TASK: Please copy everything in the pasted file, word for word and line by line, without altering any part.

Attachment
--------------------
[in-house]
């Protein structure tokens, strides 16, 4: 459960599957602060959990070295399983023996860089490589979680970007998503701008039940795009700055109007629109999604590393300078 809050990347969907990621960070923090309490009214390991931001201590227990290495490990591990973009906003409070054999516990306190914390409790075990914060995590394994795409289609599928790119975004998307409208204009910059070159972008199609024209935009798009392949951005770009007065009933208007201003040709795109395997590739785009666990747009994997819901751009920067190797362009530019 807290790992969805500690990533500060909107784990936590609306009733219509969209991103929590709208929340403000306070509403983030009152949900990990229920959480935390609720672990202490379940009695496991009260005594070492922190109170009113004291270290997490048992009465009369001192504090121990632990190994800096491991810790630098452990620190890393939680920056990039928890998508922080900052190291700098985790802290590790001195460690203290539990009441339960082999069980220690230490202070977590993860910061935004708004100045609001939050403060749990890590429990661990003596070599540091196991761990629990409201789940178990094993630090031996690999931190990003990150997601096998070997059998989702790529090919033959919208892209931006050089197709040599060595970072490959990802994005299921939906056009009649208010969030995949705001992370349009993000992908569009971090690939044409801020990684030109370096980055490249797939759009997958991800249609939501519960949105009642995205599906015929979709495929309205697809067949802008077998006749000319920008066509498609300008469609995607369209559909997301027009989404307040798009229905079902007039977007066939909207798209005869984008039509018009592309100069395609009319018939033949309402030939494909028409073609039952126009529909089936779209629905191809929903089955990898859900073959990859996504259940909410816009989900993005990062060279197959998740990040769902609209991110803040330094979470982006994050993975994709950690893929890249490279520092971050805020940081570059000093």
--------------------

[in-house]
């Protein structure tokens, strides 16, 4: 459960599957602060959990070295399983023996860089490589979680970007998503701008039940795009700055109007629109999604590393300078 809050990347969907990621960070923090309490009214390991931001201590227990290495490990591990973009906003409070054999516990306190914390409790075990914060995590394994795409289609599928790119975004998307409208204009910059070159972008199609024209935009798009392949951005770009007065009933208007201003040709795109395997590739785009666990747009994997819901751009920067190797362009530019 807290790992969805500690990533500060909107784990936590609306009733219509969209991103929590709208929340403000306070509403983030009152949900990990229920959480935390609720672990202490379940009695496991009260005594070492922190109170009113004291270290997490048992009465009369001192504090121990632990190994800096491991810790630098452990620190890393939680920056990039928890998508922080900052190291700098985790802290590790001195460690203290539990009441339960082999069980220690230490202070977590993860910061935004708004100045609001939050403060749990890590429990661990003596070599540091196991761990629990409201789940178990094993630090031996690999931190990003990150997601096998070997059998989702790529090919033959919208892209931006050089197709040599060595970072490959990802994005299921939906056009009649208010969030995949705001992370349009993000992908569009971090690939044409801020990684030109370096980055490249797939759009997958991800249609939501519960949105009642995205599906015929979709495929309205697809067949802008077998006749000319920008066509498609300008469609995607369209559909997301027009989404307040798009229905079902007039977007066939909207798209005869984008039509018009592309100069395609009319018939033949309402030939494909028409073609039952126009529909089936779209629905191809929903089955990898859900073959990859996504259940909410816009989900993005990062060279197959998740990040769902609209991110803040330094979470982006994050993975994709950690893929890249490279520092971050805020940081570059000093």